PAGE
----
Grantland and Deadspin correspondent presents a
breakthrough examination of the professional wrestling, its
history, its fans, and its wider cultural impact that does for the
sport what Chuck Klosterman did for heavy metal.
The Squared Circle grows out of David Shoemaker's writing
for Deadspin, where he started the column Dead Wrestler of the
Week" (which boasts over 1 million page views) -- a feature on the
many wrestling superstars who died too young because of the abuse
they subject their bodies to -- and his writing for Grantland,
where he covers the pro wrestling world, and its place in the pop
culture mainstream. Shoemaker's sportswriting has since struck a
nerve with generations of wrestling fans wholike himgrew up
worshipping a sport often derided as fake" in the wider culture.
To them, these professional wrestling superstars are not just
heroes but an emotional outlet and the lens through which they
learned to see the world.
Starting in the early 1900s and exploring the path of pro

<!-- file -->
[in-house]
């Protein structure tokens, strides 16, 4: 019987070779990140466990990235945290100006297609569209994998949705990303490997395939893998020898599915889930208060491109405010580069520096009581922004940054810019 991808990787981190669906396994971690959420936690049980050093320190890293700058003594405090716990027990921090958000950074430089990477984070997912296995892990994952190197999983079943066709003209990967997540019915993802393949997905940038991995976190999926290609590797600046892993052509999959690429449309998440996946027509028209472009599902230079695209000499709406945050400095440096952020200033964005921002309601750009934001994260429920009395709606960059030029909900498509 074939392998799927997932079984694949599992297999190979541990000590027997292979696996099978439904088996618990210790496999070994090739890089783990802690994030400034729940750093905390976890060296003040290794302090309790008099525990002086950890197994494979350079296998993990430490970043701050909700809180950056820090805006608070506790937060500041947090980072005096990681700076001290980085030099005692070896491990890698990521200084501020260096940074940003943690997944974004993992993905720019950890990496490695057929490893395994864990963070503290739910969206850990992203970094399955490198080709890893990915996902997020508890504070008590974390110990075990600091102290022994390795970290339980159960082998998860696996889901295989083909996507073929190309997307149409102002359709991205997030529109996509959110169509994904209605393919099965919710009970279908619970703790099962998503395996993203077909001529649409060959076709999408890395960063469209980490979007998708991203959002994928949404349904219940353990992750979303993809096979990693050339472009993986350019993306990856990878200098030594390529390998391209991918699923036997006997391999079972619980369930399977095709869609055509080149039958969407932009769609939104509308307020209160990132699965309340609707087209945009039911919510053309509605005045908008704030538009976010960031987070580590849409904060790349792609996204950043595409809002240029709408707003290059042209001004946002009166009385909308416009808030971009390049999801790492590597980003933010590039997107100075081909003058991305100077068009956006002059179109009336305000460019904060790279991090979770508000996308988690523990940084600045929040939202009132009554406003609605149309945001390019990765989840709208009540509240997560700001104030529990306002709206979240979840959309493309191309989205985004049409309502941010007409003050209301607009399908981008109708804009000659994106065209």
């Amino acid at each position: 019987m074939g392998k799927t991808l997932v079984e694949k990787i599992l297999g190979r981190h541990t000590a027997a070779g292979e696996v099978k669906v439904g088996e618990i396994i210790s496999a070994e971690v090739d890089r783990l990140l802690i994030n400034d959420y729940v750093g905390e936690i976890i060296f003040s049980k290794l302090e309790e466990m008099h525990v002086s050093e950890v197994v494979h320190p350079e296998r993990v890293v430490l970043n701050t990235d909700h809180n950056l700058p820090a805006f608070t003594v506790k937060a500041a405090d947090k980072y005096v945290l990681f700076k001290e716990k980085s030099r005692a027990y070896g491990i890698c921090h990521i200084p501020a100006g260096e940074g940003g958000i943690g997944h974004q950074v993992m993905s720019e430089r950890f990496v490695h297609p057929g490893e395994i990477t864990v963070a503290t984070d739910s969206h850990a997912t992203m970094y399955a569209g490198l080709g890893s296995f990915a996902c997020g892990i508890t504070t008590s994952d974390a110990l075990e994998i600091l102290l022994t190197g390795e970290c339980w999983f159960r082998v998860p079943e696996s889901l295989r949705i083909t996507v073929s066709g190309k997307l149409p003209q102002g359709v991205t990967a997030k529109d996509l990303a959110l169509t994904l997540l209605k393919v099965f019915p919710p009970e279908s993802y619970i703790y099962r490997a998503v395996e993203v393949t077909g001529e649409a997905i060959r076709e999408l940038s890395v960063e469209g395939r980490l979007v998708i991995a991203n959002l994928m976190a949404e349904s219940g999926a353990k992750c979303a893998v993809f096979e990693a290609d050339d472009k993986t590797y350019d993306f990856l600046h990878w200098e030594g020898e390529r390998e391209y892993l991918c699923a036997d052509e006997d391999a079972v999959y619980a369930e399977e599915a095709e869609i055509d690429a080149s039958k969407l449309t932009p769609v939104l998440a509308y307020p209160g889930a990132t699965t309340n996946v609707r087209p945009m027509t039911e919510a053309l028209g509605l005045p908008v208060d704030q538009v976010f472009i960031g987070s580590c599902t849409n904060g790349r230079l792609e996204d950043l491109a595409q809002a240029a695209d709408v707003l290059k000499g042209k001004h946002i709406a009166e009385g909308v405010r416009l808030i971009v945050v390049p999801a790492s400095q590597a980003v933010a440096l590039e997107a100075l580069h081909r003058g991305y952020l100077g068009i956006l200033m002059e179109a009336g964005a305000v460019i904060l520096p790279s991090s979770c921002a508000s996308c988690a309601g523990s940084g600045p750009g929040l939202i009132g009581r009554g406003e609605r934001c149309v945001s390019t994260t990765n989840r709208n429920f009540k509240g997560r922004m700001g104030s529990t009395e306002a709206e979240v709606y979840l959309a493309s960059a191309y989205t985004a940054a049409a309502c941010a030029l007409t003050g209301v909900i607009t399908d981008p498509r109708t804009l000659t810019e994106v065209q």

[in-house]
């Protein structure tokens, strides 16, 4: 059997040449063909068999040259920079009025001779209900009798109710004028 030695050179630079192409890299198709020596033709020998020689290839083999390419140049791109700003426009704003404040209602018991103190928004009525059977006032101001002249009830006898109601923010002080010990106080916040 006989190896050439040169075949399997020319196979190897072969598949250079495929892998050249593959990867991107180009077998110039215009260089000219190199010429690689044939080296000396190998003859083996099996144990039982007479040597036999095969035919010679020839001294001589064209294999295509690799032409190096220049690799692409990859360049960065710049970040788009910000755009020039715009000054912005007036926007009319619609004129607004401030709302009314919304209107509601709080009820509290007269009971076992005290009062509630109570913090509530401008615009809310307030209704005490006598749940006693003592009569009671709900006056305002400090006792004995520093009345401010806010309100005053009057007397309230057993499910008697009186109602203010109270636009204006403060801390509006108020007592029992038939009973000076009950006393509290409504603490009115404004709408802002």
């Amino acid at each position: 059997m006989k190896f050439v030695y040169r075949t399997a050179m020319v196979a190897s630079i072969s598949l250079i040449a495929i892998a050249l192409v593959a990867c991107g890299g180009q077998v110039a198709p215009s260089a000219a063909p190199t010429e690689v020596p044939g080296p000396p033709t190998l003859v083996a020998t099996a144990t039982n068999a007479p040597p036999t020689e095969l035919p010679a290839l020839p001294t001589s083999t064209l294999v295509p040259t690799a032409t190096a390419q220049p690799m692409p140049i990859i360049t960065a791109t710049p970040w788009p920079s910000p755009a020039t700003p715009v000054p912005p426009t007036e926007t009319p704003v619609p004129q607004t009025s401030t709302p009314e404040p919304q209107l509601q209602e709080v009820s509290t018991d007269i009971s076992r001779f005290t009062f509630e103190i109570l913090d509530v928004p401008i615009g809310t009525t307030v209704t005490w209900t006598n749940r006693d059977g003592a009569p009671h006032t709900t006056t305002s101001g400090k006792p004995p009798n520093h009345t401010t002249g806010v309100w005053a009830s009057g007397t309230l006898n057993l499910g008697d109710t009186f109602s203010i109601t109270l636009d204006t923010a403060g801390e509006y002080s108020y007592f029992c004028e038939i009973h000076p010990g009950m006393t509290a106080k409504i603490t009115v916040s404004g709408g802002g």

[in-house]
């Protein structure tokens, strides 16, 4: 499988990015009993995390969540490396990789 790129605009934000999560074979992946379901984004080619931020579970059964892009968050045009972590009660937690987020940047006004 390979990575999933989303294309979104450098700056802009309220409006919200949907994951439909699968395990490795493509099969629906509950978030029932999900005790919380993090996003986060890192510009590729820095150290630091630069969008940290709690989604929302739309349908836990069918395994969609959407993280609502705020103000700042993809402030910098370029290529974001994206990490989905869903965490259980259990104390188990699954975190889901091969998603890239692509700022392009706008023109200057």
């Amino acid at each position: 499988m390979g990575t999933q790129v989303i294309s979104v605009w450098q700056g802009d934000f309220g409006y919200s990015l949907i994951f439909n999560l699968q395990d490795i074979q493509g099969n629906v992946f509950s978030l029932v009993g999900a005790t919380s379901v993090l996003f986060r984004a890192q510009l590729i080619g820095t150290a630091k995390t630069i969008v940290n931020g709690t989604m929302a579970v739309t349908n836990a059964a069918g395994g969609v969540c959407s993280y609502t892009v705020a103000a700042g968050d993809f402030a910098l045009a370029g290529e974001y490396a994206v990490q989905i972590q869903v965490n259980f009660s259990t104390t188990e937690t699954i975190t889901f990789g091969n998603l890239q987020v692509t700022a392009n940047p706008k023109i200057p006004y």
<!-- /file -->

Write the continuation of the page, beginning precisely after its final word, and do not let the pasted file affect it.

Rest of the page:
wrestling in America through the present day, The Squared
Circle is the first book to acknowledge both the sport's
broader significance and wrestling fans' keen intellect and sense
of irony. Divided into eras, each section offers a snapshot of the
wrestling world, profiles some of the period's preeminent
wrestlers, and the sport's influence on our broader culture.
Through the brawling, bombast, and bloodletting, Shoemaker argues
that pro wrestling can teach us about the nature of performance,
audience, and, yes, art.
Full of unknown history, humor, and self-deprecating
reminiscencebut also offering a compelling look at the sport's
rightful place in pop cultureThe Squared Circle is the
book that legions of wrestling fans have been waiting for. In it,
Shoemaker teaches us to look past the spandex and body slams to see
an art form that can explain the world.